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By Grace McCarthy
The Northern Light 

Inside the eradication of the Asian giant hornet nest east of Blaine

 

Last updated 10/29/2020 at 10:14am

Elaine Thompson/AP

Sven Spichiger, Washington State Department of Agriculture (WSDA) managing entomologist, displays a canister of Asian giant hornets vacuumed from a nest in a tree behind him on October 24, east of Blaine. WSDA officials suspect there are two or three more Asian giant hornets nests in north Whatcom County.

Philip Bovenkamp was the first to arrive. At 4 a.m. he pulled his lawn chair 100 feet behind the yellow caution tape on his neighbor's east Blaine property. He drank black coffee in the 30-degree weather, and waited. It was eradication day.

"I didn't know what to expect," said Bovenkamp, whose reports of Asian giant hornet sightings late September catalyzed the first U.S. Asian giant hornet nest eradication on October 24. "I didn't know if the hornets would be swarming around and mad, or tamed, but we decided to stay way, way back."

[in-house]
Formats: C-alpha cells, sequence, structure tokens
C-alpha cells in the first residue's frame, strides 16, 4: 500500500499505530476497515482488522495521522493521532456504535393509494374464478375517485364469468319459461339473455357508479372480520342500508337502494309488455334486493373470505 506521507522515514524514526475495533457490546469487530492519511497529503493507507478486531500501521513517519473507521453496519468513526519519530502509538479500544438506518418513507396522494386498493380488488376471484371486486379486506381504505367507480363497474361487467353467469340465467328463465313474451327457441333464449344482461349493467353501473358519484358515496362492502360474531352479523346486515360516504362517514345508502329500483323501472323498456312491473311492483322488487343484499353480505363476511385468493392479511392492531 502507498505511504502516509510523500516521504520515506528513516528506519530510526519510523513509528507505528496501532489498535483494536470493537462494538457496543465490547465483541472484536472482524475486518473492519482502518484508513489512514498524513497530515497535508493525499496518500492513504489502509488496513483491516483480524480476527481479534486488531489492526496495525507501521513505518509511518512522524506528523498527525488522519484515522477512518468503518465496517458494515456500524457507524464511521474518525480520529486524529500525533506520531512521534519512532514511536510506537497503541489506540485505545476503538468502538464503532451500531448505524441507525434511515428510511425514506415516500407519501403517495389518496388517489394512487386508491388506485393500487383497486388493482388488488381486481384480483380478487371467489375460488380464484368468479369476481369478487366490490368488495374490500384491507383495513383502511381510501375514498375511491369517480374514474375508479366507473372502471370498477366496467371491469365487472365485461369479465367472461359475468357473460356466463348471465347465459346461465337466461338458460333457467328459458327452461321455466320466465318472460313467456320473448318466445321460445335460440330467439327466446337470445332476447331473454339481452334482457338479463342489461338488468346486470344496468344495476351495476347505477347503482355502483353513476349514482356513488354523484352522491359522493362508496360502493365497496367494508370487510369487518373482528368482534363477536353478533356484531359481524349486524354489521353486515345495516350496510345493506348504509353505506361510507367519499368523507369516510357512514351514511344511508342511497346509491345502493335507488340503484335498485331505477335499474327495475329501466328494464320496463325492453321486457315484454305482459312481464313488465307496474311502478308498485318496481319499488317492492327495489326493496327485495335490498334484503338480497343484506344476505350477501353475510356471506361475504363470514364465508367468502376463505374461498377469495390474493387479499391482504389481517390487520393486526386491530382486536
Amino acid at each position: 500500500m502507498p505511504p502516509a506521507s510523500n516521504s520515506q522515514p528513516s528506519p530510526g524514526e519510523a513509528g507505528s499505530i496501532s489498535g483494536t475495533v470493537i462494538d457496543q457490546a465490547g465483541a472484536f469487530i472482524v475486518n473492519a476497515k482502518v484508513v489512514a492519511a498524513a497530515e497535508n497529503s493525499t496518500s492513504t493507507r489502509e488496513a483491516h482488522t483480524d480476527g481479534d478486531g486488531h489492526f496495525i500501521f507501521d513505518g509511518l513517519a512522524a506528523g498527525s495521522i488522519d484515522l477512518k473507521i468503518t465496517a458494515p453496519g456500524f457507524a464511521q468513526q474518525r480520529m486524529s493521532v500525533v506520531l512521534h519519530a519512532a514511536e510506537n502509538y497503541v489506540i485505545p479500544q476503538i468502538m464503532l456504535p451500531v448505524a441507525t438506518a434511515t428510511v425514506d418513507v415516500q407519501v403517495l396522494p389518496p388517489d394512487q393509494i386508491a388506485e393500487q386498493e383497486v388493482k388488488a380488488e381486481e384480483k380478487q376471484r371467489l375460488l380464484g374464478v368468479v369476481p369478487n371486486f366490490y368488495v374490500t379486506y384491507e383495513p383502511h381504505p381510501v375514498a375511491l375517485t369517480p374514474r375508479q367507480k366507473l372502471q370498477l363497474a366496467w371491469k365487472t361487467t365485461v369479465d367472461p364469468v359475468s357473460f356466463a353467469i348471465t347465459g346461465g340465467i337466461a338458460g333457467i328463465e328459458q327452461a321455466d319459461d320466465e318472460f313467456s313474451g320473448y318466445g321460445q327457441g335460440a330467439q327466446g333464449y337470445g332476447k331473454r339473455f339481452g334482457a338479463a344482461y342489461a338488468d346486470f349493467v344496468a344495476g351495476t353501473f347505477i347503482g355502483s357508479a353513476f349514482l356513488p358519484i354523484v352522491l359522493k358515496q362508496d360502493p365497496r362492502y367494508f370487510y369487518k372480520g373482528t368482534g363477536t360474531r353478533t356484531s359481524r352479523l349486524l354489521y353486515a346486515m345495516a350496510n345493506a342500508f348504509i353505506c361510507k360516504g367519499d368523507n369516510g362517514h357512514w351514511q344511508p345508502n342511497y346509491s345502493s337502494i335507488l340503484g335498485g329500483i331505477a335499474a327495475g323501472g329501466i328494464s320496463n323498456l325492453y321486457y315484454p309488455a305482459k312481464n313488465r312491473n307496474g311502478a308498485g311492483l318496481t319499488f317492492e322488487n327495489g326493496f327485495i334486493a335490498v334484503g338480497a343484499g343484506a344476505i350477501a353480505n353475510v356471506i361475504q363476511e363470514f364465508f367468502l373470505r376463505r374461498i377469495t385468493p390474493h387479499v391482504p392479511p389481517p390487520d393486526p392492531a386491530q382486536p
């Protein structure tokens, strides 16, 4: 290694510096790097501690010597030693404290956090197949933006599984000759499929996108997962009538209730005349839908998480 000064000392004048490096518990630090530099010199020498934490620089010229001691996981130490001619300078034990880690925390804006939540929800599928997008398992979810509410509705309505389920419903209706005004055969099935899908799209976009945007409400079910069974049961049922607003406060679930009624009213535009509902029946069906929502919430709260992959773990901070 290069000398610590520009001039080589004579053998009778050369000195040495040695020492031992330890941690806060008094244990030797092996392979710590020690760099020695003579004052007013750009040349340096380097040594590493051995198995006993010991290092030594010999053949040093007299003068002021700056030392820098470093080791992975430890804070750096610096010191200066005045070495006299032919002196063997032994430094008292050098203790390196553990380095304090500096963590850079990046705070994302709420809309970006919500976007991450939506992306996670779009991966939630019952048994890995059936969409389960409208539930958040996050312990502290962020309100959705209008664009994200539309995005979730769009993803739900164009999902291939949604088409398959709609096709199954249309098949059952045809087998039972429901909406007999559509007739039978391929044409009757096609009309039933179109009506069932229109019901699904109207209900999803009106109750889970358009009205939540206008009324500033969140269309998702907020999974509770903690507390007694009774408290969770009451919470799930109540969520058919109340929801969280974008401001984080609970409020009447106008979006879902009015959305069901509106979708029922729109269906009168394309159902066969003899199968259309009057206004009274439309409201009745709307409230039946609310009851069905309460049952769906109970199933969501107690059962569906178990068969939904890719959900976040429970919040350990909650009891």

A few neighbors trickling in became dozens as Washington State Department of Agriculture (WSDA) officials arrived around 5:30 a.m. to put on their eradication suits, thick enough to protect from the 6 millimeter stinger of the world's largest hornet. Face shields also protected the entomologists' eyes from spraying venom as the Blaine neighbors sat mere yards away, sipping coffee.

Before sunrise on October 24, these early risers would see four scientists vacuum 85 hornets from the first nest spotted in the U.S., located in a tree in a backyard off Burk Road. The nest was found October 22 after scientists successfully tracked one of four live hornets caught that week with a new, long-range radio tag.

Elaine Thompson/AP

WSDA entomologist Chris Looney fills a tree cavity with carbon dioxide after vacuuming a nest of Asian giant hornets from inside it.

Although the invasive hornets venom is no more toxic than a honeybee's, the pests deliver multiple doses that can cause necrosis (the premature death of cells), WSDA managing entomologist Sven Spichiger said in a press conference the Monday following eradication. In Japan, the hornets are known to kill about 50 people per year.

This, paired with their 'slaughter' phase in fall, when a few hornets can decapitate around 30,000 honeybees, has dubbed them 'murder hornet.'

International headlines spotlighted east Blaine in what many consider its biggest claim to fame. From trending on Twitter to news stories that read, "Murder hornets that will haunt your nightmares," much of the U.S. has grappled with the idea of these killer hornets since they arrived in North America last year.

To read more from this article, visit: https://www.thenorthernlight.com/stories/inside-the-eradication-of-the-asian-giant-hornet-nest-east-of-blaine,11790

 
 

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